Hellenistic thought reached its lowest point in the philosophies of Philo Judaeus and the Neo-Pythagoreans in the last century b.c. and the first century a.d. The proponents of the two systems were in general agreement as to their basic teachings, especially in their predominantly religious viewpoint. They believed in a transcendent God so far removed from the world as to be utterly unknowable to mortal minds. They conceived the universe as being sharply divided between spirit and matter. They considered everything physical and material as evil; man's soul is imprisoned in his body, from which an escape can be effected only through rigorous denial and mortification of the flesh. Their attitude was mystical and anti-intellectual: truth comes neither from science nor from reason but from revelation; the feeble deductions of the human mind are worthy of nothing but contempt; the ultimate aim in life is to accomplish a mystic union with God, to lose one's self in the divine.

Hellenistic literature is significant mainly for the light which it throws upon the character of the civilization. Most of the writings showed little originality or depth of thought. But they poured forth from the hands of the copyists in a profusion that is almost incredible when we consider that the art of printing by movable type was unknown. The names of at least i ioo authors have been discovered already, and more are being added from year to year. Much of what they wrote was trash, comparable to the Sunday supplements and cheap novels of our own day. Nevertheless, there were several works of more than mediocre quality and a few which met the highest standards ever set by the Greeks.

The leading types of Hellenistic poetry were the drama, the pastoral, and the mime. Drama was almost exclusively comedy, represented mainly by the plays of Menander. His plays were entirely different from the comedy of Aristophanes. They were distinguished by naturalism rather than by satire, by preoccupation with the seamy side of life rather than with political or intellectual issues. Their dominant theme was romantic love, with its pains and pleasures, its intrigues and seductions, and its culmination in happy marriage. The greatest author of pastorals and mimes was Theocritus of Syracuse, who wrote in the first half of the third century b.c. His pastorals, as the name implies, celebrate the charm of life in the country and idealize the simple pleasures of rustic folk. The mimes, on the other hand, portray in colorful dialogue the squabbles, ambitions, and varied activities of the bourgeoisie in the great metropolitan cities.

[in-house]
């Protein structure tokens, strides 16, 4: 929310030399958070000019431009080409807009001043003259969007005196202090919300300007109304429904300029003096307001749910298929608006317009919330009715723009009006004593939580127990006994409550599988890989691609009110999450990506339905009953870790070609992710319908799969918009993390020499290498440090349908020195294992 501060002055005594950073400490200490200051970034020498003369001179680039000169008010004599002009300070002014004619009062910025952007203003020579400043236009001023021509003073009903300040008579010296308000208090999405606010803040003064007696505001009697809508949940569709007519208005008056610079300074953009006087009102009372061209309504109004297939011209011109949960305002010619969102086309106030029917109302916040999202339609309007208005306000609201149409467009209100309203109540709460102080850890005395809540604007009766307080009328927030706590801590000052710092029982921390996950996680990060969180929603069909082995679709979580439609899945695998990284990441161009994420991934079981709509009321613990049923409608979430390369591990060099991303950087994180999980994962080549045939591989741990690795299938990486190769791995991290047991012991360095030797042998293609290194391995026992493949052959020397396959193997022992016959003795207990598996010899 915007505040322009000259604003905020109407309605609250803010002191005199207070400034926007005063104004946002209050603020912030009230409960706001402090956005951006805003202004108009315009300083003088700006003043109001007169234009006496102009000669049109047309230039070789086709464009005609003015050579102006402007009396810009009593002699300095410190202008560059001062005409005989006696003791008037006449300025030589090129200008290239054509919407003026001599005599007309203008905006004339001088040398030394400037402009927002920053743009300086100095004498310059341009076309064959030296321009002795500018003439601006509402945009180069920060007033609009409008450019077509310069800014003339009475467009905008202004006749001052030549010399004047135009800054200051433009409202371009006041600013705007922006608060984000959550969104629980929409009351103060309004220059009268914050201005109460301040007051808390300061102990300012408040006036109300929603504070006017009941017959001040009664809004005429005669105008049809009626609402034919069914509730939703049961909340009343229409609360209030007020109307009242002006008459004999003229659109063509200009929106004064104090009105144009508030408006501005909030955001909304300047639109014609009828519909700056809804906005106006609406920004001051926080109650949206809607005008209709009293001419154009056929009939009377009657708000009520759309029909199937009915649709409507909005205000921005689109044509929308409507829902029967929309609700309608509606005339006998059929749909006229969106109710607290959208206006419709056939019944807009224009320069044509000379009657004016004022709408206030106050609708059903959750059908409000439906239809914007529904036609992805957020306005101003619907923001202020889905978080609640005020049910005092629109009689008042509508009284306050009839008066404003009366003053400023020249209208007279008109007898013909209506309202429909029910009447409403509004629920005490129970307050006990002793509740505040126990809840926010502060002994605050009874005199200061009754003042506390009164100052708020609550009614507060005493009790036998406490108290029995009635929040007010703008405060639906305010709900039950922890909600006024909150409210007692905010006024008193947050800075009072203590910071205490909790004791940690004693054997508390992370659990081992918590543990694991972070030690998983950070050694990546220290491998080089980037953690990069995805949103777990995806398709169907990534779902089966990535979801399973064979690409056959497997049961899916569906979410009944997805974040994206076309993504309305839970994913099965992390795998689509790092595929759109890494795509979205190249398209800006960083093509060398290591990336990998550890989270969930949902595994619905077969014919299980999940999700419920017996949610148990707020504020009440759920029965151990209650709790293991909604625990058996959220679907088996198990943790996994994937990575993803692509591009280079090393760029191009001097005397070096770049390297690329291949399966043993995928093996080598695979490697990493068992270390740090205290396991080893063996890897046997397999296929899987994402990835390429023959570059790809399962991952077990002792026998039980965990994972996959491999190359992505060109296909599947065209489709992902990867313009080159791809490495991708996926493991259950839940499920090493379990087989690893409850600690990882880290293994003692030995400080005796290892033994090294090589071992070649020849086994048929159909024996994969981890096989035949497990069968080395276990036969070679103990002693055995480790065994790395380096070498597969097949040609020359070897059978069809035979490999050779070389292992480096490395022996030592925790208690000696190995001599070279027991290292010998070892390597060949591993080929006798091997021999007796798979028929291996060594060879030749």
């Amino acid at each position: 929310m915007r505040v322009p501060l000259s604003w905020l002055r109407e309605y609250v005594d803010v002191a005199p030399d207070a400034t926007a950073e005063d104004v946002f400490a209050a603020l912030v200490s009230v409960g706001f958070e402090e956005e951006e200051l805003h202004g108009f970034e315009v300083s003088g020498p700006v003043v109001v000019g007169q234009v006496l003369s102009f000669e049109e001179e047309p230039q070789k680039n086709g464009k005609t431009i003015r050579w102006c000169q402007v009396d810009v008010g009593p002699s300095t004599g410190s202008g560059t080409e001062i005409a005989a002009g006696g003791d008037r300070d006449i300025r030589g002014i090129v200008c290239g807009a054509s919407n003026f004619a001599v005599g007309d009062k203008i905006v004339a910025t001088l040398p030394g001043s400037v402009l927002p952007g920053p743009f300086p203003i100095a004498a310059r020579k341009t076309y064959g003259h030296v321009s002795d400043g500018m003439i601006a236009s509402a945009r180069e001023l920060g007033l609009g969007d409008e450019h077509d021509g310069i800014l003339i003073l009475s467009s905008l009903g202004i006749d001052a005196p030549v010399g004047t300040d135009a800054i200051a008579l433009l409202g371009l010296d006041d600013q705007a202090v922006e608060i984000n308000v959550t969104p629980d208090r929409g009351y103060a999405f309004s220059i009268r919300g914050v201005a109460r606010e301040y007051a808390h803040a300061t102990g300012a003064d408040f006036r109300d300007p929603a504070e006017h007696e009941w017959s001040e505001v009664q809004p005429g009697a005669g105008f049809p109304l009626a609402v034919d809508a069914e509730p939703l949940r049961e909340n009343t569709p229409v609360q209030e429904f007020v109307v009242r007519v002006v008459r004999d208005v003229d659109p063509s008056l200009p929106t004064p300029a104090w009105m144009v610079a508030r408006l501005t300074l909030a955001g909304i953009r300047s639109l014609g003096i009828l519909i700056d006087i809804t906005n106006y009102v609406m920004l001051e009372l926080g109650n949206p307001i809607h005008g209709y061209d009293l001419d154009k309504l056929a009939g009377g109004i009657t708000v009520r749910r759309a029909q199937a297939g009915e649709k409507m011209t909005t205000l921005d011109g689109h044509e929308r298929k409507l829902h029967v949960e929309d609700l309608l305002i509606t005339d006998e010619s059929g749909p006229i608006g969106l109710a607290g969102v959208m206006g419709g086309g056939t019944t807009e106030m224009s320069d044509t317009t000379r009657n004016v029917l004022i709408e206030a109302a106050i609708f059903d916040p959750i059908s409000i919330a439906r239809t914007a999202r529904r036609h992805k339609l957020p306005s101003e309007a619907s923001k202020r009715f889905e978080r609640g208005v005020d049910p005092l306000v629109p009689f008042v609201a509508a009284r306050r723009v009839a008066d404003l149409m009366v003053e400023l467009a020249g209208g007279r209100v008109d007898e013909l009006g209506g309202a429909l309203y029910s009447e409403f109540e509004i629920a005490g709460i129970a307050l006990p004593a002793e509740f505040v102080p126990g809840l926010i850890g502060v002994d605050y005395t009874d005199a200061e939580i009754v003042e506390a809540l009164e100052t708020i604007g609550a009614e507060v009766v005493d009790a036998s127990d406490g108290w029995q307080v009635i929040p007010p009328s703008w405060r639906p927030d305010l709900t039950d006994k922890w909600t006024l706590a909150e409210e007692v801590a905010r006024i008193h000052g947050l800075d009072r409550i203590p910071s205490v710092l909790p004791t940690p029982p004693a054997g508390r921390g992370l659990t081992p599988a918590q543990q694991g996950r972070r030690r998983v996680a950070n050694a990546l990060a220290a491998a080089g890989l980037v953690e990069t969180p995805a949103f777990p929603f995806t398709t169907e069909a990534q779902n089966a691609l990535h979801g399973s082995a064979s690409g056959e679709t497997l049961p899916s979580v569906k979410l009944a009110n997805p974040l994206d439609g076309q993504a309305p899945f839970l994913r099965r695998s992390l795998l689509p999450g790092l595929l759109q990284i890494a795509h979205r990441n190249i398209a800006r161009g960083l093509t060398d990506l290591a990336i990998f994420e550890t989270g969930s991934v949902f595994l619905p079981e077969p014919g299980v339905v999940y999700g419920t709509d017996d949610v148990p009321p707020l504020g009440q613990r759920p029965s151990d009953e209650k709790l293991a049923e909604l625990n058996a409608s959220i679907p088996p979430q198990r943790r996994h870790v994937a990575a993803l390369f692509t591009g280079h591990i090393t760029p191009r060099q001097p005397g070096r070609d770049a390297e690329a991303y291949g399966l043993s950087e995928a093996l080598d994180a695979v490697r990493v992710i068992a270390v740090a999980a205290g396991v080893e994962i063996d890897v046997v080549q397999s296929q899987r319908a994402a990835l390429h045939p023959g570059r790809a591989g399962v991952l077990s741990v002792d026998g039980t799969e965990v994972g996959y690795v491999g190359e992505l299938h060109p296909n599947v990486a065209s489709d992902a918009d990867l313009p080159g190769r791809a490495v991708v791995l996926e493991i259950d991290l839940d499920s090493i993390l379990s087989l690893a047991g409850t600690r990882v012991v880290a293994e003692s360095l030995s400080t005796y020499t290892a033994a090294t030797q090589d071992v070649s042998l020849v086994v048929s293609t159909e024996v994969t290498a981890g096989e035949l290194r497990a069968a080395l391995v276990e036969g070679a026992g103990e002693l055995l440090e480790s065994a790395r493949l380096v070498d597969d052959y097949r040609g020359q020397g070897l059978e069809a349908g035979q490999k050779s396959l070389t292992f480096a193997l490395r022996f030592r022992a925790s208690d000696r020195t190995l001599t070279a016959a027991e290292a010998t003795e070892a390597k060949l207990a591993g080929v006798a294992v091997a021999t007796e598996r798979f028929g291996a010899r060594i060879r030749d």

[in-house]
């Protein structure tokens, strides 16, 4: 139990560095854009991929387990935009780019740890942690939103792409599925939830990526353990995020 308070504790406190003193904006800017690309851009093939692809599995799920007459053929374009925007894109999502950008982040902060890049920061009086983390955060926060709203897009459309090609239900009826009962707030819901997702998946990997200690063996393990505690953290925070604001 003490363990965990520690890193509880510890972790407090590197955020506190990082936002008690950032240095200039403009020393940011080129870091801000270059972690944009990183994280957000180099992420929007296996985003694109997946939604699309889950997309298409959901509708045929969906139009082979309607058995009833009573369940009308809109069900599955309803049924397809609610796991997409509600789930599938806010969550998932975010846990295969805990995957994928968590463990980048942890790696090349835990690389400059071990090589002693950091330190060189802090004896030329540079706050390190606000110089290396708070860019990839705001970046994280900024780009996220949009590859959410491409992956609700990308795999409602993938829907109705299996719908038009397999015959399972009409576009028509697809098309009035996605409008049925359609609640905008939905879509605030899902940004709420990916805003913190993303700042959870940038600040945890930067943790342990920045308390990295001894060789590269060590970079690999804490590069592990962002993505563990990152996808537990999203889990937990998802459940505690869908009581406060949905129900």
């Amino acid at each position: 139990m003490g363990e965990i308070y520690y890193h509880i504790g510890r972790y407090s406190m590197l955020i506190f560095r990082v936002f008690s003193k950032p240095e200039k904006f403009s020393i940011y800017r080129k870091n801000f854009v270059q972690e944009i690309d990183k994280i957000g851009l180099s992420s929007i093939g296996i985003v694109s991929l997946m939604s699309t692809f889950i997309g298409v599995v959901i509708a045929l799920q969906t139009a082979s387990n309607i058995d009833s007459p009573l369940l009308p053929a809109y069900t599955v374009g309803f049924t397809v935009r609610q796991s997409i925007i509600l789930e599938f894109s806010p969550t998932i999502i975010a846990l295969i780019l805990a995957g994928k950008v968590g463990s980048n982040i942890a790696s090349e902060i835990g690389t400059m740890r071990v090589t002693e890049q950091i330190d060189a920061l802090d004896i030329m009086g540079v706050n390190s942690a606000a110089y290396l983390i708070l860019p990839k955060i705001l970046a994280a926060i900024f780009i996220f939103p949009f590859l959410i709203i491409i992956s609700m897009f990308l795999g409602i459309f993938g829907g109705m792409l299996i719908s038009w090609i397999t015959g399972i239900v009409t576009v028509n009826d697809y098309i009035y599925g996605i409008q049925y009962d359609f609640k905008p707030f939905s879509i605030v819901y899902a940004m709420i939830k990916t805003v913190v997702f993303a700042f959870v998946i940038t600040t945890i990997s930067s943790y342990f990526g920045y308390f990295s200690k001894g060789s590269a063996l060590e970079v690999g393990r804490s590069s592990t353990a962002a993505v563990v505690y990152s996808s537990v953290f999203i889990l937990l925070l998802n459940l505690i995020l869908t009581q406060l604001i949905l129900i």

The field of prose literature was dominated by the historians, the biographers, and the authors of Utopias. By far the ablest of the writers of history was Polybius of Megalopolis, who lived during the second century b.c. From the standpoint of his scientific approach and his zeal for truth, he probably deserves to be ranked second only to Thucydides among all the historians in ancient times; but he excelled Thucydides in his grasp of the importance of social and economic forces. Although most of the biographies were of a light and gossipy character, their tremendous popularity bears eloquent testimony to the literary tastes of the time. Even more significant was the popularity of the Utopias, or descriptive accounts of ideal states. Virtually all of them depicted a life of social and economic equality, free from greed, oppression, and strife, on an imaginary island or in some distant, unfamiliar region. Generally in these paradises money was considered to be unknown, trade was prohibited, all property was held in common, and all men were required to work with their hands in producing the necessaries of life. We are probably justified in assuming that the profusion of this Utopian literature was a direct result of the rottenness and injustice of Hellenistic society and a consciousness of the need for reform.

Hellenistic art preserved only a few of the superior qualities of the art of the Greeks. In place of the humanism, balance, and restraint which had characterized the architecture and sculpture of the Golden Age, qualities of exaggerated realism, sensationalism, and voluptuousness now became dominant. The simple and dignified Doric and Ionic temples gave way to luxurious palaces, costly mansions, and elaborate public buildings and monuments symbolical of power and wealth. A typical example was the great lighthouse of Alexandria, which rose to a height of nearly 400 feet, with three diminishing stories and eight columns to support the light at the top. Sculpture likewise exhibited tendencies in the direction of extravagance and sentimentality. Many of the statues and figures in relief were huge and some of them almost grotesque. Violent emotionalism and sordid realism were features common to the majority. Among the examples of this type of sculpture may be mentioned the Laocoon and the frieze of the Great Altar of Zeus at Pergamum with its giant gods, ferocious animals, and hybrid monsters mingled in desperate combat to symbolize the struggle of Greeks with Gauls. But by no means all of Hellenistic sculpture was overwrought and grotesque. Some of it was distinguished by a calmness and poise and compassion for human suffering reminiscent of the best work of the great  fourth-century artists. Statues which exemplify these superior qualities include the Aphrodite of Melos (Venus de Milo) and the Winged Victory of Samothrace.